Above: the Hardy boutique in Tartane (all photos by CJ)
THE RHUM of Tartane is not known much beyond Tartane. Nor, for that matter, is Tartane.
This little seaside town on the Atlantic coast of Martinique has a tiny collection of waterfront bars and restaurants and a larger share of fishing boats floating just off the shore.
But the rhum is the pride of Tartane, the pride of the Hardy family that has been making it in some form or another for generations here.
The old distillery no longer functions, just a red rusted ruin, a monument to earlier cane. The rum is now made, according to the old recipe at the Rhum St James plant in Sainte Marie.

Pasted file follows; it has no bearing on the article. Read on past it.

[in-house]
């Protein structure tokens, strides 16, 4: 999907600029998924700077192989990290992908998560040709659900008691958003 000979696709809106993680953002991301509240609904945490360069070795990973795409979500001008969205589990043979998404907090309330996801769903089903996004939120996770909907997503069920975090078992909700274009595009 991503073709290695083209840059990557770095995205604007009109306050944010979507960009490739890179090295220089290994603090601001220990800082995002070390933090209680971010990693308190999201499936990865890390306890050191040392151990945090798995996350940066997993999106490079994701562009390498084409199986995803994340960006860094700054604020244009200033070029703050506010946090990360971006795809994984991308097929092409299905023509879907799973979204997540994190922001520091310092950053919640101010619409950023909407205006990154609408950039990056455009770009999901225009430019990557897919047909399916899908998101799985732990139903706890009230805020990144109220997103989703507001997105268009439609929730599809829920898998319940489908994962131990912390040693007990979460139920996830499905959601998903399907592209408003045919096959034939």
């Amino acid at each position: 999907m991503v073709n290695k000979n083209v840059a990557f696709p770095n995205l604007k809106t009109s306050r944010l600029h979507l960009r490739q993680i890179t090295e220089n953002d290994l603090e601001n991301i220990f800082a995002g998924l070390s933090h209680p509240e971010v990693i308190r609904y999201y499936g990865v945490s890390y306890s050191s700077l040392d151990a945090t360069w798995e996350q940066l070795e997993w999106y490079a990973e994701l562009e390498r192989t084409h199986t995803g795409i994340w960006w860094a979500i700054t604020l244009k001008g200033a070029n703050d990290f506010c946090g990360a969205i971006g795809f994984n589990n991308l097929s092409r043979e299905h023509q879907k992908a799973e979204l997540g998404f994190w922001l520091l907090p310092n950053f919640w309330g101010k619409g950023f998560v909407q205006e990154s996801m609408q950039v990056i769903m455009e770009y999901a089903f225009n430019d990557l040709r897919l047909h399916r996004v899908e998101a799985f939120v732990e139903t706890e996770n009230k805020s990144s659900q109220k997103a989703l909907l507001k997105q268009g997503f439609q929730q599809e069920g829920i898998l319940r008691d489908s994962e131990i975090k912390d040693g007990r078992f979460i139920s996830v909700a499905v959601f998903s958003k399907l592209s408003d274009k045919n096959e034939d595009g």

But the sugar still grows, and that sugar finds itself inside the G Hardy bottles, the ancient ones that look as if they were printed on parchment.
The rhum says Tartane in the biggest font, then Hardy; the Hardy distillery office still exists, today a small gift shop and rum shop still operated by a member of the Hardy family, the one that has put its name here since 1830.
The rhum vieux is good; it is simple, peppery, sweet when it needs to be. It tastes like an old bottle saved for you by a friend.
It is a rum you drink as much because of the bottle as the taste; because when you drink it you sustain the memory of an old family name and an older rhum plantation. And Tartane.